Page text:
Previously on Midlife Crisis Crossover in April 2016:
Fun event here in Indianapolis this week: the NBC reality series American Ninja Warrior is filming an episode on Monument Circle in the very heart of downtown. They’re filming the initial challenges in the wee hours of Wednesday night/Thursday morning from a crowd of thirty competitors, and it’s my understanding semifinalists will continue competing Thursday night/Friday morning. If you’re a local night owl who has no use for crowing roosters or morning-drive DJs, this event was made just for you.
The ninja are back in town! Once again the ANW crew took over Monument Circle with their trucks, their rigging, their tents, their boxes and boxes of electrical equipment, and their high-falutin’ obstacle courses meant to test the mettle of anyone who wants to go on TV, look Olympian, attempt a series of stunts, and subject themselves to a spectacular pratfalls when the gauntlet smacks them down. And once again they got in the way of my weekly walk to the local comic shop on my lunch break.
For years my wife Anne and I have been addicted to the Food Network’s cooking-competition series Chopped, in which four chefs must outcook each other under strictly timed conditions using four specific ingredients. Inside every Chopped basket of goods lurks a surprising combination of the rare, the delicate, the expensive, the complicated, the whimsical, the outlandish, and/or the thoroughly disgusting. Every substance can be used, though not every substance is very good.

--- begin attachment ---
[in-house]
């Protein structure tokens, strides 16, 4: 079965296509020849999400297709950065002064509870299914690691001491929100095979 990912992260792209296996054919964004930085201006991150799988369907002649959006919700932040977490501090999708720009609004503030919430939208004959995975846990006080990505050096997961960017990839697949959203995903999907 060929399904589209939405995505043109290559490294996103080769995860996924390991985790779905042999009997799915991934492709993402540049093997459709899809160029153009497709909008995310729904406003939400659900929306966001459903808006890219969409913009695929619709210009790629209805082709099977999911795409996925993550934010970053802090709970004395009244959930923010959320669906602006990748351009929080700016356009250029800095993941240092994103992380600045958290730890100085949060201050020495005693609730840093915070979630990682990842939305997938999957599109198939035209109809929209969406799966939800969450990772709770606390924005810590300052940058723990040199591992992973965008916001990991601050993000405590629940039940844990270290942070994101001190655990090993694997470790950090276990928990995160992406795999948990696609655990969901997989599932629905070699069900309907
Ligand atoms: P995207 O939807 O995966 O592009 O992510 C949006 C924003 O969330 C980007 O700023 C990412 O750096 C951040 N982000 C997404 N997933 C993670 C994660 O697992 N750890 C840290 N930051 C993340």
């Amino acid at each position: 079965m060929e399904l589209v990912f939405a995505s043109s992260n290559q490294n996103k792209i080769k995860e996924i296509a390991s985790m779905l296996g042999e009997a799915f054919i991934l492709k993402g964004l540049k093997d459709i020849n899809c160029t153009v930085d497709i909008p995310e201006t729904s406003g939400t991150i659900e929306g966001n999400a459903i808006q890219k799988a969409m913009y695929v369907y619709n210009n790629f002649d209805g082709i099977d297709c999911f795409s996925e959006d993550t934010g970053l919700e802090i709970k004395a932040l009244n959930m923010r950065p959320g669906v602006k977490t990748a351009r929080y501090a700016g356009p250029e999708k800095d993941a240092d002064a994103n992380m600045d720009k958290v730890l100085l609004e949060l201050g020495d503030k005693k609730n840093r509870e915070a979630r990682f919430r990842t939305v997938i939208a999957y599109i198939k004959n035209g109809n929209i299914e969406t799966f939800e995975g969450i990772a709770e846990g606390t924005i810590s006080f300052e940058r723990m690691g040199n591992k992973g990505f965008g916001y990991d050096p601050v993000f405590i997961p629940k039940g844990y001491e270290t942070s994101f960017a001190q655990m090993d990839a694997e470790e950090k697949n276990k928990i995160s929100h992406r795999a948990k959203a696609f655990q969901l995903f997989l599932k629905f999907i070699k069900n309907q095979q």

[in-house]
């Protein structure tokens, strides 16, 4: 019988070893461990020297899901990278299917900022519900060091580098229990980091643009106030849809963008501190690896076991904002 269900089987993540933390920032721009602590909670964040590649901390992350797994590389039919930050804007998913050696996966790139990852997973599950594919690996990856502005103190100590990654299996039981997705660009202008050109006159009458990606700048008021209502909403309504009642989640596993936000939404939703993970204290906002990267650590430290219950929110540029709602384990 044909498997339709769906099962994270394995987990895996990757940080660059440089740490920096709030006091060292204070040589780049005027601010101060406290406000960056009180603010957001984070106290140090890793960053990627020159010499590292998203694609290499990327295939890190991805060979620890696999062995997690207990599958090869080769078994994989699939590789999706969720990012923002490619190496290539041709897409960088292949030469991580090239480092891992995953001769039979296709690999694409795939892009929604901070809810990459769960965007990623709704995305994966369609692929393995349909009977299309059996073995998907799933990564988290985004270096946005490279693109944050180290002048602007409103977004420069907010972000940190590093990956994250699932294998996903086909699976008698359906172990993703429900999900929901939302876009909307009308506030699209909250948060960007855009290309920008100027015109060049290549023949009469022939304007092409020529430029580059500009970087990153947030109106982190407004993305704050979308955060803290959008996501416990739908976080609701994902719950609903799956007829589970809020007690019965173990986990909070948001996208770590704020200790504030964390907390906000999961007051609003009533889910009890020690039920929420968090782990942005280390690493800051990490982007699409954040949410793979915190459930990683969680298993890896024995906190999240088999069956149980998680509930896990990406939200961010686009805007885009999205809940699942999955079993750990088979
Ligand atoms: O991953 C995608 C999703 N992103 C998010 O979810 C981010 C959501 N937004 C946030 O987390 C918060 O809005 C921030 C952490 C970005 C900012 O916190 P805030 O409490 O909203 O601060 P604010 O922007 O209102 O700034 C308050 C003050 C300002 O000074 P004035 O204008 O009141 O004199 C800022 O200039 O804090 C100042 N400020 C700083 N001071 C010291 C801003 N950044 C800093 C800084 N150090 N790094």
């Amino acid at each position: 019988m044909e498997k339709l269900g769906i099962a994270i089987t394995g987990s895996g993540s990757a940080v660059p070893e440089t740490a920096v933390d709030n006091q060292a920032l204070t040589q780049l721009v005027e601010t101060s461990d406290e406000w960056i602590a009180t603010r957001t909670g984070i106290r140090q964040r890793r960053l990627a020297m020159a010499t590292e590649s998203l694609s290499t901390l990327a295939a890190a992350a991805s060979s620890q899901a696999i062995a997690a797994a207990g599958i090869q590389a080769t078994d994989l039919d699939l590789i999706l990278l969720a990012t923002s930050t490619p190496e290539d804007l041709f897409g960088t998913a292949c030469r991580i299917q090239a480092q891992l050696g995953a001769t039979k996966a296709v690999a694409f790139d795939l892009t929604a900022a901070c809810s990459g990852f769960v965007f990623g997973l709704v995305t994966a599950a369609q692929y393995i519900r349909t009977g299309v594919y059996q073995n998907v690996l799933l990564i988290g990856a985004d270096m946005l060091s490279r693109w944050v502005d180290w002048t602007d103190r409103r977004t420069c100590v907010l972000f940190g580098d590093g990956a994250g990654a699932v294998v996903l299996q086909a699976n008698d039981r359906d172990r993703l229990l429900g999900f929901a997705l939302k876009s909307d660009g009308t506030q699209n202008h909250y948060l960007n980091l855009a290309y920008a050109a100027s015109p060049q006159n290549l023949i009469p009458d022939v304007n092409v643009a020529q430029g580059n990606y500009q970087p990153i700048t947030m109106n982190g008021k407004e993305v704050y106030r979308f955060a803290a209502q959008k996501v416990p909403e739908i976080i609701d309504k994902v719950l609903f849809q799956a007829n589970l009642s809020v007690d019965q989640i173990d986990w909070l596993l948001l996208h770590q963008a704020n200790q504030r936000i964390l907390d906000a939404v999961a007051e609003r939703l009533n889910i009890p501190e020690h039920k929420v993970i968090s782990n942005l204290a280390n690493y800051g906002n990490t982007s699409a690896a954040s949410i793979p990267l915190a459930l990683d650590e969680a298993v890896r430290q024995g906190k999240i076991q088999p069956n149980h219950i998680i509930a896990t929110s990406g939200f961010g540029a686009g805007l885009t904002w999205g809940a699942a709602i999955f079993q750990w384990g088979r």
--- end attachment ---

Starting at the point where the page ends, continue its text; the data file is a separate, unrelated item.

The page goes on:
Food Network continues gifting us with new episodes every week hosted by the amazing colossal Ted Allen, who presides over this fast-paced showcase for chefs of every conceivable demographic from various American restaurants, caterers, bakeries, or other private businesses, each of whom keeps their eyes on the $10,000 prize to be had if they’re the last entrant remaining after three grueling courses of speed-heating, kitchen-racing, and power-serving.
After watching several dozen episodes, Anne and I began to notice recurring patterns and tried to capture those observations and our fandom back in 2014 with a previous MCC entry called “How Not to Get Chopped from ‘Chopped’: A Starter Guide“. I’ve been meaning to overhaul that entry for a while now that we’re four years and literally 200+ episodes later, which includes every episode of the kids-only spinoff Chopped Junior and a handful of episodes of Chopped Canada, which was an interesting effort with its own angle and demeanor but wasn’t quite the same thing. I’m ashamed to confess it was tough to watch for more than a few minutes before I started poking fun in a goofy faux-Fargo accent.